So, if you’re in the mood to be entertained by some totally outrageous royalty, these two books are ample proof of Henry’s folly, and highly entertaining reads for a weekend at home.

5 thoughts on “The Boleyn novels

  1. ooh, you’re right about the movie. caught it on the flight to Paris
    just last month. the producers actually moved several scenes together,
    and blurred the timeline a little.

    it helped that you read the book first, otherwise you’ll miss quite a
    lot of the underlying rivalry and tension. I totally agree with you on
    The Boleyn Inheritance. It took me quite a while to get into it, andI
    was only interested in Anne of Cleves.

  2. I read The Other Boleyn Girl, the newer print in antisipation of the
    movie. It was so good I couldn’t pit it down till it was done. But then I
    watchedthe movie and it totaly confused me. The movie didn’t make any
    sense. It left stuff out and they changed stuff. I was not impressed
    with it at all. I was looking forward to it so much that it was a real
    dissapointment. If they are going to make movies out of books then they
    should use the book asthe script. Anyways after I read the book I became
    completely enthralled in Mary Boleyn. I completely agree with saying
    that King Henry was a selfish, self-centered man. Is the story goes on I
    liked him less and less, along with Anne. I can not believe that she
    treated her sister like that, and Mary stuck by her side. It showes what
    kind of people they are. I did start reading The Boleyn Inheritance
    and its alot harder to get into than TOBG. I can’t wait to find more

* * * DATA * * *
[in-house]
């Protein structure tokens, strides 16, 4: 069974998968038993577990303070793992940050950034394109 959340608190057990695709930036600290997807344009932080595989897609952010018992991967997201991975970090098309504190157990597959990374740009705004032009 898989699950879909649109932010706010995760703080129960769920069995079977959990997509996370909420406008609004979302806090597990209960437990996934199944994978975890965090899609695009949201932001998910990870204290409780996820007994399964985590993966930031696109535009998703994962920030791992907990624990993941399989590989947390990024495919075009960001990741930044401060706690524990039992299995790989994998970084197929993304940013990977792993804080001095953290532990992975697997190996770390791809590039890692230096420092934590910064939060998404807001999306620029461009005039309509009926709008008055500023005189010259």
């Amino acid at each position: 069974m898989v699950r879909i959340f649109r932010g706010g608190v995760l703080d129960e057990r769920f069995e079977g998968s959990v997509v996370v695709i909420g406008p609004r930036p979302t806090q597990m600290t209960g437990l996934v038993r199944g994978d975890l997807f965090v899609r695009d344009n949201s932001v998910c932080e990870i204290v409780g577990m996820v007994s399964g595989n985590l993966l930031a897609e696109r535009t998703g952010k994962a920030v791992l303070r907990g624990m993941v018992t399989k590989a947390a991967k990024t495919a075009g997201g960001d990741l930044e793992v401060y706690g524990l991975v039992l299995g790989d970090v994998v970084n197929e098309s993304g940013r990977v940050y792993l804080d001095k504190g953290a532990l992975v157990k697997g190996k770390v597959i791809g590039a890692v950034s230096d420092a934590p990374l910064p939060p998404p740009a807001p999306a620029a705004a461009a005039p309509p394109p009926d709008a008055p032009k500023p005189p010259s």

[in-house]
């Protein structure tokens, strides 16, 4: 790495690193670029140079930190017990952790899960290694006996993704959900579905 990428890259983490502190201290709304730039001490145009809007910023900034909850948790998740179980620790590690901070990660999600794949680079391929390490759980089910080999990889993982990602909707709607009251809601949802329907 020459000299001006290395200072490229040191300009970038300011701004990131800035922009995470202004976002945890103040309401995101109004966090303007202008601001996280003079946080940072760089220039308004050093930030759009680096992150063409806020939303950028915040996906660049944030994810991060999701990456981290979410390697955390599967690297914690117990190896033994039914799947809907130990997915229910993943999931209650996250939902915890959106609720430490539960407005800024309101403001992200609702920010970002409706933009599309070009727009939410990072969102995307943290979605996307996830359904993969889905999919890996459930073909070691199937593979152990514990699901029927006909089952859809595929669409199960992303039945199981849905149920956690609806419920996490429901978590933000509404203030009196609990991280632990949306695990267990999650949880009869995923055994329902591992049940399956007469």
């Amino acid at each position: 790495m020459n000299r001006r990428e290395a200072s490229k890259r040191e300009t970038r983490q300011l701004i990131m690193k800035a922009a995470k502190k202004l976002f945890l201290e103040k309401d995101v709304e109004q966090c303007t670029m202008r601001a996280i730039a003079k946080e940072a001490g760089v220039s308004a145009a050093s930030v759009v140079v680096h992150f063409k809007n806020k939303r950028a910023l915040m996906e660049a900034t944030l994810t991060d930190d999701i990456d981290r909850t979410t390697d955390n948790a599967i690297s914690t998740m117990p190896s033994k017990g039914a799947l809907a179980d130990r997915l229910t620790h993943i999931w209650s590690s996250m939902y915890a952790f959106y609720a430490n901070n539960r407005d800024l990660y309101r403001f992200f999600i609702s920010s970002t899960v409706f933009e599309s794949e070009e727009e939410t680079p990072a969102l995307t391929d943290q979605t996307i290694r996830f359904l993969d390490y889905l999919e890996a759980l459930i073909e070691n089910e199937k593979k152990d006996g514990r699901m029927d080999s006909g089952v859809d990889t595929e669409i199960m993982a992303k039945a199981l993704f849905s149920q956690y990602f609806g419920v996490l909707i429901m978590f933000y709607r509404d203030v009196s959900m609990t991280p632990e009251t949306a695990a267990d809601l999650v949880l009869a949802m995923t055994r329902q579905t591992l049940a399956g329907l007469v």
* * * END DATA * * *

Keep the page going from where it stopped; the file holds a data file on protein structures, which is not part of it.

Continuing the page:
books about Mary though.

  3. Marg,
    Ahh … I’ve found another historical fiction reader. ACtually, to be honest, you won’t miss much if you give Inheritance a miss … I enjoyed TOBG much more.

    I second seeing more period movies. being produced. I think TOBG is potboiler material … nothing sells like scandal. That said, I do wish to see a remake of The Three Musketeers, or someone turning Susan Wiggs’ Kingdom of Gold into a movie. Now that would be something I’d look forward to.

  4. When I was in high school, I made quite a study of English History far and above what we actually had to learn. I knew quite a bit about each of his wives and what always struck me is what a selfish, self-centered man he really was. I know that The Other Boleyn Girl will probably be a mega-hit. Part of me hopes that it will be because then we can get more period movies – and there are never enough of them. But part of me wishes they could have picked a more admirable person to make a movie of.

  5. I have read The Other Boleyn Girl, but haven’t quite got to The Boleyn Inheritance yet! I am currently reading another book about Anne Boleyn called A Brief, Gaudy Hour by Margaret Campbell Barnes – it’s an old book that is being republished soon, and it is very good. It tells Anne’s story, and at first it seemed that it was going to be an all rosy characterisation of her, but it’s not.